Kossuth County Advance from Algona, Iowa on October 5, 1967 · Page 14
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Kossuth County Advance from Algona, Iowa · Page 14

Algona, Iowa
Issue Date:
Thursday, October 5, 1967
Page 14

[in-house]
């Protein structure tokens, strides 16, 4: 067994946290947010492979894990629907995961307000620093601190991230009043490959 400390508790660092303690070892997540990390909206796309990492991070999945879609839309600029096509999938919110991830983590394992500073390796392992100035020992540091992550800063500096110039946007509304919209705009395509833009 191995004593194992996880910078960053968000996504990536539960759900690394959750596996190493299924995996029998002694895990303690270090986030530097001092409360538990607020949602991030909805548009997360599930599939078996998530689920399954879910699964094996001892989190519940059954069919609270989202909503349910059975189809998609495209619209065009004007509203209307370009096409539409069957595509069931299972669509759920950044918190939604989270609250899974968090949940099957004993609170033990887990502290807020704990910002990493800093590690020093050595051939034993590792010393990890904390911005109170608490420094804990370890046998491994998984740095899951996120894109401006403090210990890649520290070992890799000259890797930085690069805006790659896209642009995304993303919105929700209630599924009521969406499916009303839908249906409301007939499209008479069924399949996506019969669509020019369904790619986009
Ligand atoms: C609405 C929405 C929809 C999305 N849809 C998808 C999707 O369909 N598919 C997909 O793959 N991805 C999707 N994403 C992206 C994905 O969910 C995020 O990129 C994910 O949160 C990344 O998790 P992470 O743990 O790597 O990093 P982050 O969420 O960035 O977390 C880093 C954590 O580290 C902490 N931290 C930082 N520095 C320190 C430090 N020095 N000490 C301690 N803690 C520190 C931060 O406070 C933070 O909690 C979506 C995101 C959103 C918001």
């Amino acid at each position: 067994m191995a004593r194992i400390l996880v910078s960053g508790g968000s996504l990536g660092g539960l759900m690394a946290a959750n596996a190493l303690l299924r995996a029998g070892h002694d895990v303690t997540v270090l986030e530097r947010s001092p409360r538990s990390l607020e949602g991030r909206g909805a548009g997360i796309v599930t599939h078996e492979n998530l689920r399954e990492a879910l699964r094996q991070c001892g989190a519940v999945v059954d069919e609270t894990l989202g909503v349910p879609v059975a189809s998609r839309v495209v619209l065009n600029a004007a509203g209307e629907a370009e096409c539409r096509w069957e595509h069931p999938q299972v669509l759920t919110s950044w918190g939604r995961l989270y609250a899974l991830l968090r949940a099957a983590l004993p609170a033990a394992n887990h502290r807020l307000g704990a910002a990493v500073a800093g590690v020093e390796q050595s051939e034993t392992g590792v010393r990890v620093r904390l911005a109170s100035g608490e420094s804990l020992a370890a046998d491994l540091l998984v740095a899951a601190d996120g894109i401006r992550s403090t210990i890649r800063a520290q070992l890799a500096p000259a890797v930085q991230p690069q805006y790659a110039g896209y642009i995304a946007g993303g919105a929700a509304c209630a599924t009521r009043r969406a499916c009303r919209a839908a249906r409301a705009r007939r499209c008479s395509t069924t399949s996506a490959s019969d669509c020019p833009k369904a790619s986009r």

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TV! At Kossuth County Advance! ^JL V.J2 Iff -T* * i M. Pat's cat on Monday holidays NO political party tax Help TMUR$DAY,OCT. 5,1H7 It's a mess Any idea that the new sales-services tax was not mainly the idea of the governor is dispelled by the intense defense of it Hughes is making. The governor went so far as to say the opinion of the attorney-general, a state official charged with giving opinions, was of "no force or effect." This is indeed a strange position for the governor to take. It is undoubtedly caused by two factors — the governor's intense desire to put that sales tax law into effect now — and the fact Attorney-General Turner is a republican, not of the political faith (recently) of Governor Hughes. THE ATTORNEY-GENERAL is not required to be a "yes" man for the governor or the tax commission. It is his duty to give a legal opinion on questions submitted to him. It may well be he can give a wrong opinion. That, however, is for the courts to determine, not the governor. In the past there have been opinions which have been upset, but in the main the courts have held opinions proper. No attorney-general likes to have his opinions upset by the courts, hence the occupant of the office, be he republican or democrat, gives his best idea in his opinion, not one to suit the desires or hopes of an individual, even a governor. IN CONSIDERING the services tax the opinion irked the governor because it actually pointed up a few of the flaws in the law rammed through the legislature in 50 hours — without serious consideration. To look back at the situation in the early days of July it will be remembered The three 'R's The appearance of Ronald Reagan in the midwest stirred up more speculation on his intentions as regards the 1968 presidential sweepstakes. Reagan himself was noncommital, merely saying he was not a candidate. Also Governor Romney, of Michigan, was beating the bushes in the ghettos to find out for himself what the situation was, and perhaps garner a few favorable headlines, The third "R" in the speculation, Governor Rockefeller, was keeping his activity inside New York and he and his following kept repeating he was not a candidate. HOWEVER THE hopefuls may maneuver the situation is beginning to jell and forces over which none of,the three have any control are beginning to be felt. Romney has slipped in polls since his brainwash remark. Rockefeller has jumped up. The really big name, Nixon, still looms as one of the most probable at this time to get the nomination — but Nixon has also slipped in the polls. It must be understood in assessing the results announced in polls that the average • citizen is not much interested at present, and usually says the first name that pops into his mind when asked. These change as the candidates attract or repcll prospective followers. DESPITE THE FACT he is the best prepared man in the country Richard Nixon is being spooked by an idea of politicians that he can't win. This in spite of the fact he lost the 1960 election by an eyelash, if indeed he really lost it because of corrupt voting and counting in Illinois and Texas. His subsequent poor showing in a race for governor of California led to the politicians' opinion he couldn't win. The Cali- that the senate barred all but senators from the floor — and even from the lounge! The senators were forbidden to leave the senate chamber! They were isolated from persons who had knowledge not only of the legal facts but also of what the proposed law would do. Senators were not given the bill to read until debate had actually started. Democratic Floor Leader Frommelt repeatedly badgered the senate by saying the governor would veto anything but the proposed law. An almost similar situation existed in the house of representatives. THE FACTS ARE simply the bill was poorly written by persons evidently who had little knowledge of drafting a law. And they evidsntly didn't care much about what was in it except to get as much money by taxing everything they could. When the bill was passed and the legislature had adjourned the bugs began to be apparent to even the layman. Then, to cover up the mess, the tax commission was required to make some rules plainly contrary to what the law said. The proper way to cure the situation is to get the legislature back into special session, and let the various interests affected present their knowledge, and pass a bill that makes sense. And the governor should administer, not attempt to pass legislation; the legislators should declare themselves independent of the administration; and the attorney- general and the courts should say what the law does. The present situation is an unwholesome mess. (Pat Otllittor in Independent) "t noticed the powers-thai- be in Congress — cr perhaps 1 should, say, the would-ba powers — are again pushing for holidays all to fall on a Monday," commented f J, tho office cat, as We deposited our carcass irt front of the type- wrietr and roiled a sheet of paper into position. The prospects of getting some work done appeared dim, until the feline had had his say, so we gave him our attention. "Weekly newspapers would probably be in favor," we told him. "Mid-week holidays sometimes play hob with advertising lineage and mailing schedules. Anyway, there's nothing sacred about quite a few of the holiday dates — or even accurate. "Like, frinstance, George Washington was actually born on February 11, not the 22nd. And the Declaration of Independence was signed on July 5th, not the 4th. Even December 25th as the date for cel3- brating Christ's birth was a very arbitrary matter, the actual date being unknown. And as for Thanksgiving — there's nothing in the book saying you have to be thankful on a Thursday." "Any Argument," TJ asked,"'about New Year's Day falling on January 1st? Don't see how they can kick THAT around. On the other hand, I don't suppose it would do any harm to let Memorial Day float around a little. In general, it'd look like maybe there'd 'be more logic to squaring holidays off on Monday than a lot of other things done in Congress." fornia race however turned on local issues and he was up against Pat Brown, then a most popular governor. If Nixon doesn't get the nod at the convention next year it is certain he will have a lot to say about who does. His following consists of old pros who know the game thoroughly and he also has strength in the country as a whole. LIBERALS SEEM to have dumped Romney, just why is not known, but they have turned again to Rockefeller. Rockefeller still says he's for Romney, but that may be just a stalking horse. Conservatives apparently are for Nixon first, then for Reagan as a second choice, but they do not yet publicly,,accept the idea Nixon can't Denominated. ' '":; , , ' : Of the four hopefuls only Romney is making sounds like an announced candidate though he has not formally said so. This campaigning Romney is doing visiting the ghettos has put the spotlight on him, and he has goofed once in his brainwash statement, well-meaning thought it may have been. BEST BET STILL seems jto be a ticket of Rockefeller and Reagan, with the New Yorker to head the ticket. This would tie in the liberals who would bolt Nixon and probably now Romney. The powers believe Reagan not realy for the top post but would take him in second place. This would tie in the liberals with Rockefeller and the conservatives with Reagan. The letter's personal popularity would be unhampered in the race for vice-president by a charge he was not prepared. It would also tie the two most populous states. As for the democrats — Johnson is the key, and that key fits only one lock — and that convention is pretty well locked up now. Pain tin Two w.itercolor paintings by the late unlamented Adolph Hitler have been sold for the tidy sum of $14,000. Art experts say they are competent but not outstanding. He painted them in 1923 when he was penniless. Of course the paintings were not sold or purchased as pieces of real art, but rather as a relic of the horror that was World War II. It can be wondered though what could have been if Hitler had turned to painting instead of his brand of politics. rammed through without thought; and that pure stupidity was involved in writing it; and that the promoters didn't care much what was in it. Of course that wasn't the intent. But intent was not voted on — it is what is written that counts. This is another part of the same bill that put the services tax in Iowa. This is another reason there should be a special session to clean up that monstrosity. Losing Ridiculous Another goof in the new tax law is the refund idea for taxpayers who earn less than $1,000 a year. Every child in the state of Iowa will become eligible for that refund if he earns anything. In fact they may qualify if he earns nothing. A five-year-old could be paid for tidying up her room and be eligible to get $12 from the state. This fact was actually pointed out by members of the press at the time the bill was under consideration. However the leadership of the legislature pooh poohed the idea. Now it is discovared it is not only possible but probably mandatory. Probably there will be an attempt to remedy the situation by another "ruling" by the tax commission or someone else who has a rank of some kind in the state. But the fact remains that any child can claim that $12 merely by making application and submitting the fact he or she didn't make $1,000 during the tax year. It's a ridiculous situation. It points up the fact that consideration of the tax law was nothing — that it was we observed, "has come in fof considerable overhaul in its day. It had gotten in pretty sorry shape when Julius Caesar decided to do something about it, 'way back in 45 B.C. Before then, a year was assumed ta coyer exactly 365 days. "Since -a yeir is. ? dually five hours, 48 minutes and 46 seconds longer than that, it gradually came about that winter was rtarting with gardens still in bloom and fall was., commencing about the time crops were being cultivated." TJ suggested with a grin, "And Julius regarded it a little ridiculous to ba getting out the Roman equivalent of long- Jdhns in July, just because the calendar said it was time?" "Something like that," we agreed. "Anyway, ha introduced the Julian calendar, which got the monlhs and the sun back into jibe by providing that an extra day ba tossed into every fourth year. Thus Leap Year was born — and the Sadie Hawkins concept of courtship came about in due time." "But if any arithmetic is right," TJ protested, "he should have added only about 23 hours, 14 minutes. Pile up a few centuries, and you'd .have trouble again, wouldn't you?" "Smart Cat!" We Approved. "Every 128 years the world gained a day. And while this was nothing to bother Julius Caesar, by the time Gregory was Pope in 1583 the calendar , was 10 days off the beat. Things weren't the mess they'd been back when Caesar took matters in hand, but the la^ bothered Gregory, neverthe- less. "So . . . ?" queried the cal, "How'd tifegory get afouftd THAT one? Just take in eraser to the calendar?" "Fact of the matter is," we replied, "he did just about that. Me just up and abolished 10 days and in October of 1583 the time jumped from October 4th to the 15th. Like presto! And to keep things from getting muddled up all over again, the Pope ruled that Leap Year should NOT occur in years ending in 00. EXCEPT when a centennial year is divisable by 400 —> like'll be the case in the year 2000. "This Got Things On A pretty even keel, altnj"" 1 ! the Gregorian calendar still fails by 26 seconds a year to coincide with sun time. So, in only 3,323 years — from the time Gregory took matters in hand — the calendar will be off ANOTHER full day. "Consequently, scientists advise« skipping an EXTRA day/in centenary years divis- able by 4,000. That would get the cumulative error dow v n to one day every 20,000 years and really seems, all in all, sufficient unto the need thereof." . TJ nodded solemnly, saying, "This, obviously, is an issue with which the world must come to grips before the year 4000 rolls around. Any progress being made?" "If people don't get smarter in the next couple of thousand years than they have in the 2,000-plus since Julius Caesar broached the Leap Year matter, there may be nobody around to be concerned," we answered, turning to our labors. Stou* Center News: Thti Senate Finance Committee approved Thursday a campaign . financing bill that would make a total of $28 million in government funds available fof fi'.nianoing the 1968 presidential campaign. The ^proposal would make $14 million available to each major political party. , The legislation also provides a tax credit to stimulate taxpayers to make further political campaign contributions. This would permit a taxpayer to subtract from his final tax bill half of the amount of a political contribution up to $50. The maximum credit, would ba $25 in the case of a $50 contribution. While, admittedly, it is becoming more and more difficult to get well-qualified men to run for president and other high government positions because of the high costs involved and the difficulty in raising needed funds through pub- thiftfc An out-right financing of pptilicW campaigns ffotti the federal treasury is potentially dangerous to our; Democratic system. Such .a plan takes the choice completely out of the hands of the individual. E>ery taxpayer will, in effect, be helping finance the political cam*. paigns of all candidates—even those he does hot favor or might feel are highly unqualified for office. In view of the present $30 billion deficit in the federal budget, it means, also, that the coat of the 19.68 campaign (much of itV will be born by future generations. And why, pray tell, should our grandchildren pay for next year's elections. t Federal financing of political campaigns means the whole control is in the hands of the politicians — not the people. We don't like it. Not one bit! ALOONA ROISUTH COUNT T A* V A_NICJI Publithed by th» Advonee Publlthing Co., Monday* ond Thuridav* AOVANCI RATI :=H Orm Y«or in County and to nearest poit offie* outside of County — Six mootht In County and to ncoreit post offiet .---Year outside County, and • to other than nearest outside P.O.s All rights to matter published in the Al^ono Kossuth County ™»»w.»- are re»MV*d, including news, feature, advertising or other, ond nlpfpdue- tion in any manner is prohibited except by written permission of th» publishM of the Algona Kossuth County Advance in each. Instance. All manuscripts, article* or pictures are sent at the ownert risk. Trying to switch the heat Don Reid is BUSINESS & PROFESSIONAL Sibley Gazette) : Governor Hughes has gone -• out of his way on several oc- '•' casions lately to take blasts • at Iowa newspapers for what he called their inaccurate, er- ronepus and false reporting of the facts about his sales tax law. There is a tried and true method of switching the heat onto someone else, which has been used in politics for years. Franklin Roosevelt brought it into perfection and a lot of top government people have adopted the tactic since. ft is simply get a whipping boy, and when the people don't like what you do —'blams it all on the whipping boy. Folks who are old enough to recall will remember it was •the doctors at one time—and then it was the lawyers — and the horrible bankers came into the line of fire too. In this case Hughes has come' up with a tax bill that cant be figured out. It's his bill, he forced it through the legislature without any adequate debate or discussion — and now he is saddled with it. Last week he said that the newspapers were against it because they were being taxed — sure, so are the shoemakers, the TV repairmen, the banks, the furniture repair people, the abstractors, •and the beauty operators, He was asked if reports about the bill as carried in the newspapers were wrong — and he said no, but the headlines were misleading and tha stone: wen pieced in the wrong spots. Which, cut it anyway you like, is a lot of hog-wash. Then he said that the news- papers wanted a special session to repeal the bill or part of it — and he was asked how many newspapers had approached him on the matter '.and asked for a spacial session, he said "none." , No one likes to pay taxes ;.. . . . not even the governor. ', The present bill is so complex and so poorly written that the state tax people have not even got it figured out yet, nor ' have they 'got the rules and 'regulations .for ,collecting :;it ); , ''completed iV'.,'-<"IK.'.,:,-•;,;•; -ii. -.•> iGPA's (Certified Public Accountants) who went to Des Moines recently to find out 'how the bill would work, and ;what they should advise their ''clients, came home with the , word that they didn't know .jijthe full answers, they didn't think the tax people knew the answers, and they just ..would be unable to give a 'complete picture of how pro- visions of the tax bill will be carried out/ The public was given the run-around when this bill was passed. No adequate debate or discussion was permitted. No one was allowed to present outside information to the members of the General Assembly — which is a darn poor way to pass legislation — and the governor certainly knows that is a fact. The governor is mistaken, if he thinks he can put the blame for this bill in the newspapers. If he thinks it is a good bill why doesn't he let it go at that? 'Fact is, the people think it is a very poor bill, and the governor doesn't want them to put the blame where it belongs, right smack on his administration. Sounds like a good idea When the federal census figures are in following the 1960 head-count in the United States it seems a sure bet Iowa will lose one of its seven congressmen. Iowa's population growth is nil and a decline is actually predicted in preliminary estimates. It isn't the state does not have a good birth rate — it is because lowans move from the state. At one time Iowa had 11 congressmen, but this has been whittled down by the migration from the farm to the city and the city in Iowa to the city in other states. Iowa's tie to agriculture has been too strong, and the state for one reason or another has not attracted really big industry. Too many lowans must go elsewhere to find opportunity. From now until the glow wears off the poor men in the country are going to be bombarded with, the gaga sisters of the press with the reports on the upcoming White House wedding. The country has just about recovered from the other daughter's wedding now that they're settled in comfort. This next one will probably be a bigger blast than the first, what with the ma- nnes leading the attack and the politicoes angling for a seat on the aisle. (Paul Smith in Rock Rapids Reporter) John Gray, president of First Federal Savings an r J Loan Association has come up with what sounds like one cf the most sensible ideas to build rural America, we hav3 heard yet. He points out thtt the seven percent investment tax credit was a great inducement to industry to building new plants, and expand, their operations. Now he suggests that tha' investment tax credit bs changed so that it is available for those plants which ars built or developed in cities of say 5,000 or less. Secretary Freeman has been rushing about the country telling everyone how important it i$ that rural America lw built up, and thai we find some way to get people out of the cities and into the smaller communities where they can live so much better in every way. Here is a method that would almost surely encourage industry to spread out—and gain the benefits of small community operations, for themselves and also for their employees. We think Mr. Gray has an answer to a big problem in his suggested tax credit for businesses who expand into the smaller communities. We •hope some of the powers that be in Washington get the message and then do something about it. Siamese steaks! (C. P. Woods in Sheldon Mail) We had an exhibit of Siamese tomatoes last week, and 'this week, following the trend, were introduced to a Siamese acorn squash, brought into the office by Ralph Warner. They were attached as neat- 'ly ait the tops as the tomatoes. Now if someone would only come across a pair of Sfo- mese Porterhouse steaks, our Ijfe would become well rounded out. Den Reid in West Des Moines Express I switched off the teevy with a few brisk mutterings. Dorothy came hurrying in. "My goodness!" she said. "I thought I heard you saying something about a blankety- blank football game." ; I was astonished at her language.' "Dorothy," I said sternly, "if you say anything like that again, I will tell your mother." '! was just quoting you. You DID say 'blankety-blank football game', didnt' you?" I nodded my head. "So what?' "Well, I am astonished. For years, whenever you mention football, you have sounded just like Billy Graham. You always make it sound like the Rose Bowl was something like the Holy Grail s or perhaps even the 23rd Psalm. In fact, you have always revered foot- 'ball more than anything. Next to me, that is," she said modestly . "It is still a very fine game." I insisted. "So why are you muttering bad language about a blank- ety-blank football game? You do not care for it any more?" "It is the teevy that has done it," I admitted. "If there is a way to ruin football, and 'there is, television will find it. It used to be that a full day of football on New Year's Day was quite an event, something to look forward to. And here it is only September 17 and already there is one game on Channel 13, another on Channel 8 or vice versa and as soon as these games are over, ithere will be still another one. A triple-header yet and the season hasn't even gotten started in most colleges," "I think you are telling me that you are getting more football than • you really need," Dorothy said. There was genuine awe in her voice. After all these years!" "Something like that," I admitted. "Especially when they run every play through twice or occasionally three times, if they can squeeze it in between the commercials. So if I were to watch every, play three times in three different games, that would be the equivalent of nine football games in one afternoon." "Now you know how we women feel when our children 'grow up and go away to college, leaving us with our careers ended. You. too, are going to have to make an adjustment." I nodded miserably and went out to my automobile. Somewhere, on three separate football fields, some big halfback was probably running for a touchdown but J decide^ 1 couldn't care less. Enough is ' Insurance Insurance ALGONA INSURANCE AGENCY J. R. (Jim) KOLP Surety Bonds — All Lines of Insurance 206 East State St. Ph. 295-3176 BLOSSOM INSURANCE Chiropractors DR. D. D. ARNOLD Chiropractor 120 N. Moore Mon.— Wed.— Fri. 9a.m. — 5p.m. Phone 296-3373 All lines of Insurance 109 North Dodge Ph. 295-2735 •OHANNON INSURANCE SERVICE « North Dodge St. Hail Insurance Ph. 295-5443 Home—Automobile—Farm KOSSUTH MUTUAL INSURANCE ASSOCIATION Over $102,000,000 worth of Insurance in force. A home Company. Sefe, secure, Lola Scuffhem, Secy. HERBST INSURANCE AGENCY For Auto, House. Household Goods, and Many Other Forms Ph. 295-3733 Ted S, Herbst SUNDET INSURANCE AGENCY Harold C. Sundet Larry C. Johnson 118 South Dodge Algona, -Iowa , Phone 295-2341 Real Estate RICKLES A GEELAN INSURANCE AGENCY All Types of Insurance Ph. 295-5529 or 295-3811 ALGONA Optometrists DR. HAROLD W. ERICKSON Eyes Examined, Contact Lenses, Hearing Aid Glasses. 9 East State Street Phone 295-2196 Hours 9:00 a.m. to 5:00 p.m. Closed Saturday Afternoons DR. DONALD J. KINGFIELD Optometrist Visual Analysis and Visual Training Contact Lenses 108 So. Harian, Algona Phone 295-3743 Dr. L. L. SNYDER 119 left Stiff St. Dill 295-2715 Clesed Scturdey Afternoons ^Creditjjervjices^ CREDIT BUREAU •f KOSSUTH COUNTY Collective Service Fajct-bgt Reports 29&3182 Algona ./„ 'Offi 2S953 DR. M. R. BALDWIN ",: Chiropractor, ' ,, . „.. Phone Res. Phone 78 295-3306 Office Hours: Mon.— Tues.— Wed.— Fri. 8:30—5:00 Thursday and Saturday 8:30—12:00 Friday Eve. — 6:30 - 8:30 Farm Management CARIMN fwm MANAOIMINT COMPANY lift N Mi. LEON H. LAIRD Farm Management Good management is Good Business 820 So. Harriet Phone 295-3810 Doctors JOHN N. KENEFICK, M. D. Physician and Surgeon 218 W. State Office Phone 295-2353 Residence Ph. 295-2614 MELVIN G. BOURNE, M. D, Physician Si Surgeon 118 No. Moore St. Office Phone 295-2345 Residence Ph. 295-2277 DAN L. BRAY, M. D. M.D. Clinic Bide. 109 W. State St. Algona, Iowa Office Ph. '295-2828 JOHN M, SCHUTTER, M. D. Residence Phone 295-2335 DEAN F. KOOB, M, D, Residence Phone 295-5917 Physicians and Surgeons 220 N. Dodge, Algona Office Phone 295-2408 Dentists OR. J. B. HARRIS JR. Dentist 622 E. State St. Phone 295-2334 0R " tf ^"^HMAN 116 N. Moore St. Phone 2954131 123 E. 285-5*08 1J2 N. Thorington Phone 395-2244